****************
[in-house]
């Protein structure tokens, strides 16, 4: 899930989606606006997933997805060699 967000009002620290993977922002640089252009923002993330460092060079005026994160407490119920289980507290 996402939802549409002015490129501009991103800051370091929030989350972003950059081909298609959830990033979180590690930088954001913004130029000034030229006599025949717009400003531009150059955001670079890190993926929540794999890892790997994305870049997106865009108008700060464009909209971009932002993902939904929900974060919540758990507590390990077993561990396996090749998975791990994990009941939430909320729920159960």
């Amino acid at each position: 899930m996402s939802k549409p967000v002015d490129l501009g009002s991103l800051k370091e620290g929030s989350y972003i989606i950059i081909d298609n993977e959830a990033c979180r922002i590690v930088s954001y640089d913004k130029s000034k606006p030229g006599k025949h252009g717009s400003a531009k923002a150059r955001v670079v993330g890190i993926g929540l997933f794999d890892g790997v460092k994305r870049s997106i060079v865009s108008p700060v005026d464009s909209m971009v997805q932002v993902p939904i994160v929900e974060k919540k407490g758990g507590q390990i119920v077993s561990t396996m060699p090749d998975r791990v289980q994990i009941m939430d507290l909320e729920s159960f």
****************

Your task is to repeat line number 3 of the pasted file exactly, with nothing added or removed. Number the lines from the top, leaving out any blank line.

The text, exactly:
């Amino acid at each position: 899930m996402s939802k549409p967000v002015d490129l501009g009002s991103l800051k370091e620290g929030s989350y972003i989606i950059i081909d298609n993977e959830a990033c979180r922002i590690v930088s954001y640089d913004k130029s000034k606006p030229g006599k025949h252009g717009s400003a531009k923002a150059r955001v670079v993330g890190i993926g929540l997933f794999d890892g790997v460092k994305r870049s997106i060079v865009s108008p700060v005026d464009s909209m971009v997805q932002v993902p939904i994160v929900e974060k919540k407490g758990g507590q390990i119920v077993s561990t396996m060699p090749d998975r791990v289980q994990i009941m939430d507290l909320e729920s159960f």